Figure 1: Magnetic resonance imaging brain T2W axial image showing a hypointense mass (a) and ring of calcifi cation in susceptibility weighted imaging axial image (b). (c) The cavernoma abutting the lower cranial nerves (arrow). (d) The photomicrograph of the hemangioma highlighting the ectatic vascular channels with foci of calcifi cation (arrow) seen on
biopsy (H and E, ×90)

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CMs are mulberry-like conglomeration of thin walled vascular sinusoids lined by a thin endothelium lacking smooth muscle and elastin, displaying no intervening brain parenchyma, surrounded by hemosiderin deposits and gliosis, which may or may not be thrombosed. [3] There have been reports of CMs involving various cranial nerves [2] such as optic nerve (21 cases), CP-angle (26 cases), oculomotor (4 cases), trochlear (3 cases) and lower cranial nerves (2 cases) Extra-axial CM is generally believed to arise from a capillary plexus associated with the dura mater or the vascular plexus associated with the cranial nerve. [4] Though CP-angle CMs have been reported more frequently, only two cases of lower cranial nerve CMs are reported in the literature, [2] of which one has been a calcified CM. [2] The cranial nerve CMs frequently present with cranial nerve deficits. In our patient, the operative finding of xanthochromia point toward bleed in the past. Though surgical decompression was required in optic nerve CMs, to preserve vision from bleeding, no definite treatment guidelines exist for other cranial nerve CMs. Resection may be required in patients with bleed, increase in size in serial imaging or in those with deficits.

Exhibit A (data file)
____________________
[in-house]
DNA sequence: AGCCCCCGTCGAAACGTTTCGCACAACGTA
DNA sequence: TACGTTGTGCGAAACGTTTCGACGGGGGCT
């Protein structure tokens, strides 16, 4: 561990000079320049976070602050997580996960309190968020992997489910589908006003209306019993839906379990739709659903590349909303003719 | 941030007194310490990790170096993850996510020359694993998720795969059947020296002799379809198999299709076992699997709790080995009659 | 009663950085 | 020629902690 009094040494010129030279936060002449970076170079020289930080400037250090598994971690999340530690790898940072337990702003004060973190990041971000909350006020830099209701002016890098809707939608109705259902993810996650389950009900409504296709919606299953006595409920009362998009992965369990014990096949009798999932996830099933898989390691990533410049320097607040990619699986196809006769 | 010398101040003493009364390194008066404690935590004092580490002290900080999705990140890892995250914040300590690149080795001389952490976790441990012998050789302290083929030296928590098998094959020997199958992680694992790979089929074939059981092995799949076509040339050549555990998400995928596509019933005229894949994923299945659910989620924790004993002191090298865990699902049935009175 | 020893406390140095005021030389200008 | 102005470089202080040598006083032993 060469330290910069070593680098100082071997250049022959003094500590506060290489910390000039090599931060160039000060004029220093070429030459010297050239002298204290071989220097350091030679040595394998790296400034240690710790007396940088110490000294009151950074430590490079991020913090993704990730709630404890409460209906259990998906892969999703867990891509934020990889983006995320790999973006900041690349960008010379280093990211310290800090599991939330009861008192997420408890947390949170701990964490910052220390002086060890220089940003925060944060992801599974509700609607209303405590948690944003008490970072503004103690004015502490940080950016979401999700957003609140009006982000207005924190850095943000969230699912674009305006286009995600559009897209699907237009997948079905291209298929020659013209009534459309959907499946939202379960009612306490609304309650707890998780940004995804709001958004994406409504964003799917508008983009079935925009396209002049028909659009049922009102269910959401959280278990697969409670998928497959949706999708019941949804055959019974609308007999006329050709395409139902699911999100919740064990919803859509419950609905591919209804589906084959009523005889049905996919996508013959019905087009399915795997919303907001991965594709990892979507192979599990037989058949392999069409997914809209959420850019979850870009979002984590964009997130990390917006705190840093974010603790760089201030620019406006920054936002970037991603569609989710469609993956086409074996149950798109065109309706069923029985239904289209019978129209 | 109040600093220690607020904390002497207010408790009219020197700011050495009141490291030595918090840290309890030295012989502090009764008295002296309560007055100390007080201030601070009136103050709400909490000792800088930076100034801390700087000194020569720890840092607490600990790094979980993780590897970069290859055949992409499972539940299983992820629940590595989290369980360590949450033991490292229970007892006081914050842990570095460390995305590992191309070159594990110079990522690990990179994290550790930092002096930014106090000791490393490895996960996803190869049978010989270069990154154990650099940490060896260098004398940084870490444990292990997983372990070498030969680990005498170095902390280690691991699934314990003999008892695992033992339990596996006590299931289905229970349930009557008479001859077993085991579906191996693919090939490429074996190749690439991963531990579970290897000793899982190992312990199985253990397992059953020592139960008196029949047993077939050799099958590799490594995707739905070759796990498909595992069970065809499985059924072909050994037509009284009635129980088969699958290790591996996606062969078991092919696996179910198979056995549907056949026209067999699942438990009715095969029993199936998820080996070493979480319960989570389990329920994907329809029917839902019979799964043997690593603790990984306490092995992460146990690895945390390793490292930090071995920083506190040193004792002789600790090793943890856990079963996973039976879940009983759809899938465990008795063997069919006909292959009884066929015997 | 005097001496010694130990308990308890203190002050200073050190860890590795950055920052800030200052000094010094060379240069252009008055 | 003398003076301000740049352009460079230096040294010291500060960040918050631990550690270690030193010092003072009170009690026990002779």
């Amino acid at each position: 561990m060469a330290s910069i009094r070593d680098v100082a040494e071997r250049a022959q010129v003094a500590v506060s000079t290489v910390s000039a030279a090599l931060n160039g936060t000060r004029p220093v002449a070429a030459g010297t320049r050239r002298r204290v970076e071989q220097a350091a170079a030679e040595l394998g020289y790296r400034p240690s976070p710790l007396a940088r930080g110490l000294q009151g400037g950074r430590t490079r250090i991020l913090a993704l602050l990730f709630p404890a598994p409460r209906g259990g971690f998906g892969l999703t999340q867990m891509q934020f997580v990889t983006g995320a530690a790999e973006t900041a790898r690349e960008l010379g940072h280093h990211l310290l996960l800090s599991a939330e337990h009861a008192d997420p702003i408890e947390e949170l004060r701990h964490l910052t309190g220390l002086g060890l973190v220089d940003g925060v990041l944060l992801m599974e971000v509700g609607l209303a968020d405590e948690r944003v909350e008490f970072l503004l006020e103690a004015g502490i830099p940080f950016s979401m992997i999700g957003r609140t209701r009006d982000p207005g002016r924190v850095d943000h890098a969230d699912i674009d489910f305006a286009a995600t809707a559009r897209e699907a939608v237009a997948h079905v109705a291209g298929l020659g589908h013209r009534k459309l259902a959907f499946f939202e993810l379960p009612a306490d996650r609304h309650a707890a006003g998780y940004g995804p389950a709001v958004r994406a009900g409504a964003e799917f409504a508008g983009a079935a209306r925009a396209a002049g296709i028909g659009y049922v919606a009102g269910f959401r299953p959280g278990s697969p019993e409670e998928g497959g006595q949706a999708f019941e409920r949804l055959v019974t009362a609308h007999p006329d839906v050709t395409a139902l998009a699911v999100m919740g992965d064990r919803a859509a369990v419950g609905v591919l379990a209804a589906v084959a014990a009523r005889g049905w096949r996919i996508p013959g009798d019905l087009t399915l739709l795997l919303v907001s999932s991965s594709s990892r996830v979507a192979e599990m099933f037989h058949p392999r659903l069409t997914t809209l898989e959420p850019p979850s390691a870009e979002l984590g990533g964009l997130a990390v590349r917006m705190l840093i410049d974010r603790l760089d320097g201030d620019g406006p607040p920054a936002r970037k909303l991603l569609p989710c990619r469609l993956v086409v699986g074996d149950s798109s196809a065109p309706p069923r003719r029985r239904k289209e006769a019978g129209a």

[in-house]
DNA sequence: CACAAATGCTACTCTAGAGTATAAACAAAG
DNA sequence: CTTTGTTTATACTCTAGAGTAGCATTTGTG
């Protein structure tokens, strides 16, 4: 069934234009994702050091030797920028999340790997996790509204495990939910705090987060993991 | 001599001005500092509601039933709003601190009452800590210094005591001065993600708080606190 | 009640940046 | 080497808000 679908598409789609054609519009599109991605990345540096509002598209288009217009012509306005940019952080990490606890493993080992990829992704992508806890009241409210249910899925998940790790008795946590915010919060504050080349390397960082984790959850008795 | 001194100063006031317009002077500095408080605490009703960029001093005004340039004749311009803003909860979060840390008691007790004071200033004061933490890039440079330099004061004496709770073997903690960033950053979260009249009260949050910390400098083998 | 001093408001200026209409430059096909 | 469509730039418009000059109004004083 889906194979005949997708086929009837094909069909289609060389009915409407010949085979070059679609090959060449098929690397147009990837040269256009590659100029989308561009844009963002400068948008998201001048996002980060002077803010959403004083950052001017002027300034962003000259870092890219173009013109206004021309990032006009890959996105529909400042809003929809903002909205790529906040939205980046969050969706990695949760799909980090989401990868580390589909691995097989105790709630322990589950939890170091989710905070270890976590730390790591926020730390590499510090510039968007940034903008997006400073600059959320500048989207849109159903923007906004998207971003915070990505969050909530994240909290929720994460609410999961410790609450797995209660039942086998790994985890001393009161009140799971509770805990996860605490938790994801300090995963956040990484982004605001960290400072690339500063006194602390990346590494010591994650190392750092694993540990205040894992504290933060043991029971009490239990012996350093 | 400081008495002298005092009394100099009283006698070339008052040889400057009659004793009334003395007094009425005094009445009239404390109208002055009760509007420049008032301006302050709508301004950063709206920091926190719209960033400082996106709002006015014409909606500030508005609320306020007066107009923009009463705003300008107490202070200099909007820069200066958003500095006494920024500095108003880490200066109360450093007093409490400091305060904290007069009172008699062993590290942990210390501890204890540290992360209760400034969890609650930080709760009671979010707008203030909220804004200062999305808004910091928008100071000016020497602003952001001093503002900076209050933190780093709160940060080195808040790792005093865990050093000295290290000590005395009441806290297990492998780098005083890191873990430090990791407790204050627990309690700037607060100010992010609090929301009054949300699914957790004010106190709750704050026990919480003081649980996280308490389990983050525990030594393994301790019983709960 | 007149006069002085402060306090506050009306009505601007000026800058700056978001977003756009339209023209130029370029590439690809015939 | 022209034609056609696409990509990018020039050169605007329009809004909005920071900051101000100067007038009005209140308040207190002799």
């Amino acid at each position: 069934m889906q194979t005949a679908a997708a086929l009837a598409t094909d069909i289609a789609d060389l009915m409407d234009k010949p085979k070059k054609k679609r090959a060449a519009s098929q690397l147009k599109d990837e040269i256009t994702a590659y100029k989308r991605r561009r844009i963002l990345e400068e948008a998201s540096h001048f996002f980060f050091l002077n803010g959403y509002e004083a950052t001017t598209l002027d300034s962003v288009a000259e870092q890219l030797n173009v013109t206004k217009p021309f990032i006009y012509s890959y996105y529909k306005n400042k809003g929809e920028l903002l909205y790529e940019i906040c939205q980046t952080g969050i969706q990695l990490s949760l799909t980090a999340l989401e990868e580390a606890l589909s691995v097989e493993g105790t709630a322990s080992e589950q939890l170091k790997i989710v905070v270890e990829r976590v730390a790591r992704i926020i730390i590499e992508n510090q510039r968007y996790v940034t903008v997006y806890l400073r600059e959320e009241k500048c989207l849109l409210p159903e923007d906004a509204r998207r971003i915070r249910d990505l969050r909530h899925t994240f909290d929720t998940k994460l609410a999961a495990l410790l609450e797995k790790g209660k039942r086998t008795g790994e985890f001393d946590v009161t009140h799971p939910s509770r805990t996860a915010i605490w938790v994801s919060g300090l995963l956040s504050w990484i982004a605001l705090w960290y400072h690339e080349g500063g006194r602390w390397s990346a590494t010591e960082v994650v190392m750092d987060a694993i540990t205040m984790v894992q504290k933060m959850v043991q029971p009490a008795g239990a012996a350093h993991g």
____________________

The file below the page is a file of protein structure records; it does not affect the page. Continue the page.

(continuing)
References Top

1.Batra S, Lin D, Recinos PF, Zhang J, Rigamonti D. Cavernous malformations: Natural history, diagnosis and treatment. Nat Rev Neurol 2009;5:659-70.  Back to cited text no. 1
2.Albanese A, Sturiale CL, D′Alessandris QG, Capone G, Maira G. Calcified extra-axial cavernoma involving lower cranial nerves: Technical case report. Neurosurgery 2009;64:onsE135-6.  Back to cited text no. 2
3.Raychaudhuri R, Batjer HH, Awad IA. Intracranial cavernous angioma: A practical review of clinical and biological aspects. Surg Neurol 2005;63:319-28.  Back to cited text no. 3
4.Adachi K, Yoshida K, Akiyama T, Kawase T. Cavernous angioma of the vestibular nerve: Case report and literature review. Surg Neurol 2008;70:82-6.  Back to cited text no. 4


  [Figure 1]